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tv   CNN Newsroom  CNN  October 26, 2011 1:00pm-3:00pm EDT

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also, traffic is flowing on this interstate in oklahoma but a different story tuesday. $20 bills were flying all over the place and you bet everybody stopped, parked and tried to grab some 20s. the zippered bag, bank bag, just had one $20 left. some folks who picked up the money say they will give it back. and randi kaye was in los angeles. i say, yeah right. >> yeah. i'm with you right there, tflt j. thank you very much. nice to see you. nice to see you, everyone. we begin this hour with allegations of modern-day slavery, forced captivity, cruel and inhuman conditions not involving humans at all. take a look. this is tilikum, one of five killer whales named as plaintiffs in a novel federal lawsuit filed against seaworld. you may not be surprised to hear who's behind it, peta, people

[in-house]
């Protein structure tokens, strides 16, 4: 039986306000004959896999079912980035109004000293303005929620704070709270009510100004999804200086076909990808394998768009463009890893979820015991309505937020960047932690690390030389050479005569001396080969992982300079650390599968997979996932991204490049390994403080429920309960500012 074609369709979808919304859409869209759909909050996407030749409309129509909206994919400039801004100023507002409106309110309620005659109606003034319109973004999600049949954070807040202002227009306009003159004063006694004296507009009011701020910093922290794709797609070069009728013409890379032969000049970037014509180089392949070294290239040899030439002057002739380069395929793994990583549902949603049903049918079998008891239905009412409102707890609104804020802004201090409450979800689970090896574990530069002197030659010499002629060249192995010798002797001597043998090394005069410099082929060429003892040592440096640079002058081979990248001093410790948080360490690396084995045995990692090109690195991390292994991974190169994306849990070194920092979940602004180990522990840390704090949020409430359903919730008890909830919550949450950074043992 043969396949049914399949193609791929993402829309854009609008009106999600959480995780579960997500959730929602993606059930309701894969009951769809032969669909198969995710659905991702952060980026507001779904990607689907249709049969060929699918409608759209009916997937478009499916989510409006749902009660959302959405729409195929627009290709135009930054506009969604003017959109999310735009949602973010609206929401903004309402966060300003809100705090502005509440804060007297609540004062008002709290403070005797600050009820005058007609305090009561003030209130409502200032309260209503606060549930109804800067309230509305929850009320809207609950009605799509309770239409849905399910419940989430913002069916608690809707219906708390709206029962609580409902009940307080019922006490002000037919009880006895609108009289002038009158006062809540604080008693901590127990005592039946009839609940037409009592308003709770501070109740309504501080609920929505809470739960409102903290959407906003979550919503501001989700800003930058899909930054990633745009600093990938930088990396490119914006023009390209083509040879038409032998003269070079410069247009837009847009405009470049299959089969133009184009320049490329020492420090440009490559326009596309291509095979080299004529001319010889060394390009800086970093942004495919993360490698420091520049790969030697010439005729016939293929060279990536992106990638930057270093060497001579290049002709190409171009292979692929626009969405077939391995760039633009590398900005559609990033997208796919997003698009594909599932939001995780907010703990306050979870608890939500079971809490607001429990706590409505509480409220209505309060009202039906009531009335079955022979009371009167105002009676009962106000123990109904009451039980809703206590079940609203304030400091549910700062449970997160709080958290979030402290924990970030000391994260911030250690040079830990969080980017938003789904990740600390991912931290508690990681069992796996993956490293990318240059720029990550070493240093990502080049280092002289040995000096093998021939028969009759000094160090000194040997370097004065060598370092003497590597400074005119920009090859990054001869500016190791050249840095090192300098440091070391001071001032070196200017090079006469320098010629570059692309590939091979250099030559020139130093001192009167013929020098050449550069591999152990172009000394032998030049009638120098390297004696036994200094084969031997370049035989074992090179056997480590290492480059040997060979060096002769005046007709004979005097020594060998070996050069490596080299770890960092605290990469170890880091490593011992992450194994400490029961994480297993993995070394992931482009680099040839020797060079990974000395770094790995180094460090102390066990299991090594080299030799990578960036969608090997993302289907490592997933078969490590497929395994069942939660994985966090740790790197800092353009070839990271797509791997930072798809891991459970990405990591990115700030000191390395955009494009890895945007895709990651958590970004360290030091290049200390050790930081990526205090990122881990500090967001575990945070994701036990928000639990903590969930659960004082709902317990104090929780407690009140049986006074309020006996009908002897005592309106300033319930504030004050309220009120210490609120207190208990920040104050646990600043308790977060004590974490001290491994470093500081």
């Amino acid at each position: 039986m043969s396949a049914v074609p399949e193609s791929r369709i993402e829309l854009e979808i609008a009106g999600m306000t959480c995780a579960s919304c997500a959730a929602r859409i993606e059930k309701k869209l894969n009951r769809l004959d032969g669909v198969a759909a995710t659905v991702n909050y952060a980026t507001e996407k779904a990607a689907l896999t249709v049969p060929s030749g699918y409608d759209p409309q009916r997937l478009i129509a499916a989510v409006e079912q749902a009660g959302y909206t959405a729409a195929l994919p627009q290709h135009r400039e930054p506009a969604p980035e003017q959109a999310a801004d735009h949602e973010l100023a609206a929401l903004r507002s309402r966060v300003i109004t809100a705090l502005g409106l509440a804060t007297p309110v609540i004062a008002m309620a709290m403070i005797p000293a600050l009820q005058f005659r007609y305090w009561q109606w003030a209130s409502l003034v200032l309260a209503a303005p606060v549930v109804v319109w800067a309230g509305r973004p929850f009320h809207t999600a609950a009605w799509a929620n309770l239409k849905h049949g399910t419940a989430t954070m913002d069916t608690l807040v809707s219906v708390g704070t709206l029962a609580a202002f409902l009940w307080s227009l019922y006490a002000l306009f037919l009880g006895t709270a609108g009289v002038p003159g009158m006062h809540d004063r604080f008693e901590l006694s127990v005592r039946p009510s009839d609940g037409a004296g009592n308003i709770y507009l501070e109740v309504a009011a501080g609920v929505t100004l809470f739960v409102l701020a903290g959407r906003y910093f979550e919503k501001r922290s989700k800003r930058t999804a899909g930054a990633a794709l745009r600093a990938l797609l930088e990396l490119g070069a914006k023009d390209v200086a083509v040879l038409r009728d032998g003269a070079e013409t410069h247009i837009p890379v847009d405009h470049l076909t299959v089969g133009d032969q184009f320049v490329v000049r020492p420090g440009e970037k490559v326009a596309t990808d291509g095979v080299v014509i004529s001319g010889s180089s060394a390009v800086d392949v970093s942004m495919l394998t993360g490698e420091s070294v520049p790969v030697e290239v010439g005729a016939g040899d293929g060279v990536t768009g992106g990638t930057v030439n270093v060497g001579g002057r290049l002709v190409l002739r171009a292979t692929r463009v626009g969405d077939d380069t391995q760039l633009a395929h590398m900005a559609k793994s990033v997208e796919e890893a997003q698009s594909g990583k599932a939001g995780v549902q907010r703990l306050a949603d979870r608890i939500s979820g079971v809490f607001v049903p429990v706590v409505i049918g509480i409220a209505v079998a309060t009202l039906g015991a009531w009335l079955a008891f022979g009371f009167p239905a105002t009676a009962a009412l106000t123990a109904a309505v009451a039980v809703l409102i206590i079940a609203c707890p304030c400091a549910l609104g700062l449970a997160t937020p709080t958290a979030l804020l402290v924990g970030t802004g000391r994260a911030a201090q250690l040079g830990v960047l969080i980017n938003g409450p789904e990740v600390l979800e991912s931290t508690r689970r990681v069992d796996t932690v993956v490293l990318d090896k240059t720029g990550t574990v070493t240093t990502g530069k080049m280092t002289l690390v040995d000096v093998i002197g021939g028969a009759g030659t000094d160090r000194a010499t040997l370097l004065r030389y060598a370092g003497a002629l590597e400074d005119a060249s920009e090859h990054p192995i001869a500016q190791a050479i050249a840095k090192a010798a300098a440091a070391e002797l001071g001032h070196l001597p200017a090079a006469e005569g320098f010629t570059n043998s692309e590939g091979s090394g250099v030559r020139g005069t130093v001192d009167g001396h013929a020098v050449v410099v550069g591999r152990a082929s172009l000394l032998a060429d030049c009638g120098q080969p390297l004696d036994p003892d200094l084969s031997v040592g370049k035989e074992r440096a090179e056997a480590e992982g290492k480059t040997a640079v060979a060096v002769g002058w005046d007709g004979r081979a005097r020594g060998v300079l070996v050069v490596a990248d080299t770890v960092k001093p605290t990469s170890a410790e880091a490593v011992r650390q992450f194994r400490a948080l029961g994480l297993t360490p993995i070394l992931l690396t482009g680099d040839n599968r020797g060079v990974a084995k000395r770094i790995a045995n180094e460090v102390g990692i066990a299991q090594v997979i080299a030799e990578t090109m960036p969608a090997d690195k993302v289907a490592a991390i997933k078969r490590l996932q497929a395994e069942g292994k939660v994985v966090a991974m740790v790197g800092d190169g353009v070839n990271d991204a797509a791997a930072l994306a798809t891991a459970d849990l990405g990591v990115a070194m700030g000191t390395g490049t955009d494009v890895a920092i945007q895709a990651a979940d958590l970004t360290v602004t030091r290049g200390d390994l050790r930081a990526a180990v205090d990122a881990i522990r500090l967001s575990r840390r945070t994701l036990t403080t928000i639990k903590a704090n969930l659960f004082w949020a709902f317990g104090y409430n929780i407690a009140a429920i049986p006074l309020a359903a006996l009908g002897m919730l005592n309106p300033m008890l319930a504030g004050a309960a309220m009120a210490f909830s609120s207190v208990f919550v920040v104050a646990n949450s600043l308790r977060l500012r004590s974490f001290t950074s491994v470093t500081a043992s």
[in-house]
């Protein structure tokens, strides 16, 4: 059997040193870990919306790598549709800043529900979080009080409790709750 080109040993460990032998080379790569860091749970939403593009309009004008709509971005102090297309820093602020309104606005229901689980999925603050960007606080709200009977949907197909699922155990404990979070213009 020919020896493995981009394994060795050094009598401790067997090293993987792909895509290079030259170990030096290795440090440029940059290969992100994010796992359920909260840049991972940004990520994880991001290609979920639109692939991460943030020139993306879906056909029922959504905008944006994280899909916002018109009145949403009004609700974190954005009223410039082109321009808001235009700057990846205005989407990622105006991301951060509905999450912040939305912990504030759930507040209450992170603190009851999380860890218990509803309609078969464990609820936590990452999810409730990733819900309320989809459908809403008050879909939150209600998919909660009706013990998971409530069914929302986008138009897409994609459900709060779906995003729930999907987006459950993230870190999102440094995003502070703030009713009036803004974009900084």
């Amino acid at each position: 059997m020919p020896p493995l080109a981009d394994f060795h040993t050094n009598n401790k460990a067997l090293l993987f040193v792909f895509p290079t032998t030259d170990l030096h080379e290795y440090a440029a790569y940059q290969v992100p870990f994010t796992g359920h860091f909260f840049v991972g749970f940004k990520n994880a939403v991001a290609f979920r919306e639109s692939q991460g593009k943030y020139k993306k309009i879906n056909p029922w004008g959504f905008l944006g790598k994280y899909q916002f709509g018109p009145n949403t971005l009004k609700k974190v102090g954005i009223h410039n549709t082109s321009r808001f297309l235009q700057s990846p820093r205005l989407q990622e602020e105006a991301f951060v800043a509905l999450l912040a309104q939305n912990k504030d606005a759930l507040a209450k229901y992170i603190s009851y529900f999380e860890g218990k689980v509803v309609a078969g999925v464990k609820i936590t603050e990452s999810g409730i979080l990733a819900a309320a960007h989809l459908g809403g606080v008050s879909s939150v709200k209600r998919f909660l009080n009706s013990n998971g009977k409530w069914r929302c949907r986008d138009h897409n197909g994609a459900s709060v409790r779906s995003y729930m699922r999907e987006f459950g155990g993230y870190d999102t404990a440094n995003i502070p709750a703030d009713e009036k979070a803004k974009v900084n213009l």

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for the ethical treatment of animals. it blows the whistle on unethical treatment of animals anytime it can. they are denied freedom, peta, claims and everything else that is natural and important to them while kept in small, concrete tanks and reduced to performing stupid tricks. the 13th amendment prohibits slavery and these orcas are, by definition, slaves. seaworld, of course, couldn't disagree more. i want to reed you its statement to cnn. this effort to extend the 13th amendment's solemn protections beyond human beings is baseless and offensive. seaworld is among the world's most respected zoo logical institutions. there is no higher priority than the well fare of the animals entrusted to our care and no facility sets higher standards in husbandry, enrichment than